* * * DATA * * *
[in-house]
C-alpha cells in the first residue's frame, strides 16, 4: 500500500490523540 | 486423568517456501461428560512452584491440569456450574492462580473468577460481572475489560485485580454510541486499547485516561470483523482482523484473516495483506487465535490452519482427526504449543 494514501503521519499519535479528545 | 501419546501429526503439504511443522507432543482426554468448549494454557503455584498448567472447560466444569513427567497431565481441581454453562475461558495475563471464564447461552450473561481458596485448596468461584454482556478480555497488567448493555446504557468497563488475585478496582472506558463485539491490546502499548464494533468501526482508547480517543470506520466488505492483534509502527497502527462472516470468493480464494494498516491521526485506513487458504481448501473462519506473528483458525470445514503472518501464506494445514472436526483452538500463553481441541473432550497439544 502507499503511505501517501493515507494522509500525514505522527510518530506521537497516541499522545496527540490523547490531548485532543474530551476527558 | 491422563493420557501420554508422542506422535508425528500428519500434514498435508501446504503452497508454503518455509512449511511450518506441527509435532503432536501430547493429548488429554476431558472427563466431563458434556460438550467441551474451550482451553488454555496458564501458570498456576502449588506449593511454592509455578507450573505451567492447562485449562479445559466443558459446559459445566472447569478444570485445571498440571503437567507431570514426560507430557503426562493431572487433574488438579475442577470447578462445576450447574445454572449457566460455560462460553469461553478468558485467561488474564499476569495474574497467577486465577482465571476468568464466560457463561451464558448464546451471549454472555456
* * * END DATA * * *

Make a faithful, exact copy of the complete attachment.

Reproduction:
[in-house]
C-alpha cells in the first residue's frame, strides 16, 4: 500500500490523540 | 486423568517456501461428560512452584491440569456450574492462580473468577460481572475489560485485580454510541486499547485516561470483523482482523484473516495483506487465535490452519482427526504449543 494514501503521519499519535479528545 | 501419546501429526503439504511443522507432543482426554468448549494454557503455584498448567472447560466444569513427567497431565481441581454453562475461558495475563471464564447461552450473561481458596485448596468461584454482556478480555497488567448493555446504557468497563488475585478496582472506558463485539491490546502499548464494533468501526482508547480517543470506520466488505492483534509502527497502527462472516470468493480464494494498516491521526485506513487458504481448501473462519506473528483458525470445514503472518501464506494445514472436526483452538500463553481441541473432550497439544 502507499503511505501517501493515507494522509500525514505522527510518530506521537497516541499522545496527540490523547490531548485532543474530551476527558 | 491422563493420557501420554508422542506422535508425528500428519500434514498435508501446504503452497508454503518455509512449511511450518506441527509435532503432536501430547493429548488429554476431558472427563466431563458434556460438550467441551474451550482451553488454555496458564501458570498456576502449588506449593511454592509455578507450573505451567492447562485449562479445559466443558459446559459445566472447569478444570485445571498440571503437567507431570514426560507430557503426562493431572487433574488438579475442577470447578462445576450447574445454572449457566460455560462460553469461553478468558485467561488474564499476569495474574497467577486465577482465571476468568464466560457463561451464558448464546451471549454472555456